Collaboration between North Korea and South Korea on Broadcasting Communications Standards
Collaboration between North Korea and South Korea on Broadcasting Communications Standards
  • Professor Choi Seong
  • 승인 2010.03.09 20:19
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60 years of breaking off relations does not mean that there are two different countries on the Korean paninsula

Peter Beck, researcher of The Walter H. Shorenstein Asia-Pacific Research Center of Stanford University, once stated that, "For North Korea's income level to reach 80 percent of South Korea's, it will cost from US$2 trillion to US$5 trillion of unification costs for the next 30 years." If South Korans were to pay for the costs, each person would have to pay at least US$40 thousand. In order to prepare for the unification costs, it is important for North and South Korea to enter the market together. If South Korea's science technology and North Korea's excellent human resources are combined, both sides will receive recognition and also acquire foreign currency.

However, because both sides have been separated from 60 years, the broadcasting communications sector has developed differently over time. For example, the organization of Korean characters on the computer keyboard is different for both sides. This factor is surely to become a problem after the unification of North and South Korea. Therefore, we must refer to the broadcasting communications standards that were in progress 20 years before the unification of Germany, in order to find a point of agreement. Recently, with the construction of the Kaesong Industrial Complex, North Korea and South Korea have started to reach an agreement on production standards. In order to persevere in an international environment that requires openness and infinite competition, North and South Korea must come up with an internationalized, national standard. Currently, even though there is a lot of cooperation between the two nations, any standards aren't being set yet.

Dr. Choi Sung, professor of Namseoul University

Standards are set by KS and KICS in South Korea, and KPS in North Korea. These standards were influenced by America, Japan, and Russia. South Korea's standards have been set based on the international ISO standards. According to latest news, North Korea also made changes to its KPS standards after 2002 to be more suitable for international standards. However, because the two nations have not communicated much with each other, there is difficulty in setting mutual standards. The Telecommunications Technology Association (TTA) must prepare to act as the professional organization for setting standards for broadcasting communications technology, to be adopted by both nations. It is true that there is difficulty in finding out the standards of North Korea but this must change. Experts of both nations must take a stand and create the "The North and South Korean Broadcasting Communications Standards Coalition."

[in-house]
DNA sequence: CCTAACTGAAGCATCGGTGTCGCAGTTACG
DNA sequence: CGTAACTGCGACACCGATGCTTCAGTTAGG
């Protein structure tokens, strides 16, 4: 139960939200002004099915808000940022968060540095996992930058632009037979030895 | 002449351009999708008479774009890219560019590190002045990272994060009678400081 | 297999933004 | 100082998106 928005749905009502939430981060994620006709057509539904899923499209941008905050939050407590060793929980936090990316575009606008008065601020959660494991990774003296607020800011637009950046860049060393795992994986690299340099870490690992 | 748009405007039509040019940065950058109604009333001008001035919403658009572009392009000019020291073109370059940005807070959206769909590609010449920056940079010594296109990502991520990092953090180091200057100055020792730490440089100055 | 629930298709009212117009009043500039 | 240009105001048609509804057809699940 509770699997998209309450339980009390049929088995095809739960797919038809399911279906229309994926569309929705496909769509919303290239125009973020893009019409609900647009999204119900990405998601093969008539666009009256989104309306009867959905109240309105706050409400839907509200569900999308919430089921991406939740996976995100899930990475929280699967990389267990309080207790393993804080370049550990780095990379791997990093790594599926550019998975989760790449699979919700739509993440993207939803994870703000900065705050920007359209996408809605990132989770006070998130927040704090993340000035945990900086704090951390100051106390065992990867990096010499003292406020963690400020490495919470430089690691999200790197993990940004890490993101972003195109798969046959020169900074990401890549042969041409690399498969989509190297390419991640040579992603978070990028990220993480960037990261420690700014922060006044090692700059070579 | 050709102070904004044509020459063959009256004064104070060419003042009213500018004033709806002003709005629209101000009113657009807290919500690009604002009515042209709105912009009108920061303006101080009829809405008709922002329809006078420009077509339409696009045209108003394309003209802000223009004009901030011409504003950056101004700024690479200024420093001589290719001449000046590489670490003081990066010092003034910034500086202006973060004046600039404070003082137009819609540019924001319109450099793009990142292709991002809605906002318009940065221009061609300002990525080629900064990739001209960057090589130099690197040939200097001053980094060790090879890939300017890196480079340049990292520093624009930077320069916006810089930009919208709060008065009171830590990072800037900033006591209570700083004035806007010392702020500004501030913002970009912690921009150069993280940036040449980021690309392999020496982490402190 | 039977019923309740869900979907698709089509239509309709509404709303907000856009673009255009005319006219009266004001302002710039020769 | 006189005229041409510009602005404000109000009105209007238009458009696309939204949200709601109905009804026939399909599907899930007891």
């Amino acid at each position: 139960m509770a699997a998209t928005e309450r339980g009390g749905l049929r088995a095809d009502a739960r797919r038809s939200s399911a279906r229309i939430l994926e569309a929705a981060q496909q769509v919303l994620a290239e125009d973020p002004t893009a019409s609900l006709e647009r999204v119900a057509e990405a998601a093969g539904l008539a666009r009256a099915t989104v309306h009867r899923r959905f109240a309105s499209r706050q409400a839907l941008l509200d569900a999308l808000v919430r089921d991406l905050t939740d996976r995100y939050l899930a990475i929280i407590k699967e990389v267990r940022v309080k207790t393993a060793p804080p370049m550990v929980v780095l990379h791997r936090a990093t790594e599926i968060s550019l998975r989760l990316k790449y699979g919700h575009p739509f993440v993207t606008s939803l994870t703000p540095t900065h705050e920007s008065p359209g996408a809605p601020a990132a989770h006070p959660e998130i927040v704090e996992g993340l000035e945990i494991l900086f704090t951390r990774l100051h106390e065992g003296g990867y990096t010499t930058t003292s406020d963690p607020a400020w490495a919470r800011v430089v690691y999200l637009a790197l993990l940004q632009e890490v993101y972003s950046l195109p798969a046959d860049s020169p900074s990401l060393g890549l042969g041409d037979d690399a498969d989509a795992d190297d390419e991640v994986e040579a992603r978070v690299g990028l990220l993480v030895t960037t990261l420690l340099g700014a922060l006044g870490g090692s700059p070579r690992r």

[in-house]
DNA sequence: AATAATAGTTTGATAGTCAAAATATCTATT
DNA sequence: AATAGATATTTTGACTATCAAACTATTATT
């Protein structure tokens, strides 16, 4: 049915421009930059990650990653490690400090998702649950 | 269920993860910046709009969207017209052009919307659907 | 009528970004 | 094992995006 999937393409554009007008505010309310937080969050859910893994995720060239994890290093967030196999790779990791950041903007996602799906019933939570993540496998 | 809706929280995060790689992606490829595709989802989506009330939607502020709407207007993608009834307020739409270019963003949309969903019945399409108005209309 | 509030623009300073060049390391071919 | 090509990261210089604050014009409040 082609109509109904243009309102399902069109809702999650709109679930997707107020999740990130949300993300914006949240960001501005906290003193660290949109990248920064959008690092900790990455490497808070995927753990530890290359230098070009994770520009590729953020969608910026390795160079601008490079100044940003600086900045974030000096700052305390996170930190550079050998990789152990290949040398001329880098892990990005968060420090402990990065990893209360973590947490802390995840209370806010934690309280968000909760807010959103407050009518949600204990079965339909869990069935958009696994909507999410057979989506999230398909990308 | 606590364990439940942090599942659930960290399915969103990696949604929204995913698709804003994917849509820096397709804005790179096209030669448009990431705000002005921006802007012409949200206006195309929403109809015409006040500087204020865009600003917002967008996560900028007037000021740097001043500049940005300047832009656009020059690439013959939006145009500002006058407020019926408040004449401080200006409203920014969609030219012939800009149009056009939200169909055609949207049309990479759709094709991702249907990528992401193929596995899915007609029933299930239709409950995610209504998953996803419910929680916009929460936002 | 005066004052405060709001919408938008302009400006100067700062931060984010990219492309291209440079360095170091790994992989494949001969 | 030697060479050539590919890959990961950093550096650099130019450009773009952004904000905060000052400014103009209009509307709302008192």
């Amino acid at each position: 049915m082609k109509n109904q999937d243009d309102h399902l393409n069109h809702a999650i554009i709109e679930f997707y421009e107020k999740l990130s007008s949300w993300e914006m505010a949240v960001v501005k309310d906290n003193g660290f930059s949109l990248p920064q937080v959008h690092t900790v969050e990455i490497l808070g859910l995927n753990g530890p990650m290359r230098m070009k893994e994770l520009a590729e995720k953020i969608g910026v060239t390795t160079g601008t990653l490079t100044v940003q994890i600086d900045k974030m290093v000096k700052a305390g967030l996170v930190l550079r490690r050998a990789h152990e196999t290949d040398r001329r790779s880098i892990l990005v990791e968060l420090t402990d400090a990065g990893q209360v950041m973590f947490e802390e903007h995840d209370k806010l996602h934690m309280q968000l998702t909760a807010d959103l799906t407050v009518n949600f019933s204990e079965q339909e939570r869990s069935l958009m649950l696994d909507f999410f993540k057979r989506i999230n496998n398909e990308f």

The creation of these kinds of collaborative organizations will make cooperation between both sides amicable. In addition, because these types of collaborations will be carried out with great competition, troubles can be prevented in advance. The groups and organizations in South Korea that deal with North Korea can offer new models to the North and South Korean cooperation business. There is a mutual benefit to this since North Korea will achieve efficiency by finding a window for cooperation and also be able to express their wants, where they want it.

The establishment of the "The North and South Korean Broadcasting Communications Standards Coalition," does not necessarily signify a window for cooperation. Due to rising concern for North Korea's nuclear missile problem, the NLL problem, and the repatriation of military prisoners, chances for a collaboration to set standards seem very slim. However, the collaboration must take place since the formation of standards effects science technology and business.

First, experts on broadcasting communications standards of both sides must meet. There must not only be academic discussions but also working-level discussions so that there can be an identification of the current status of both sides so cooperation may become possible. There must also be an exchange of information about standards of both sides. If there is no exchange of basic information between the two sides, there can be no progress. There should also be more opportunities both online and offline for exchange between the two sides. As a result, our nation will achieve a competitive edge and also be able to earn unification costs through the production of outstanding products in the world market. In addition, broadcasting communications standards will also act as the infrastructure for the Korean industry after unification.

Namseoul University Computer Science, Professor Choi Seong (sstar@nsu.ac.kr)


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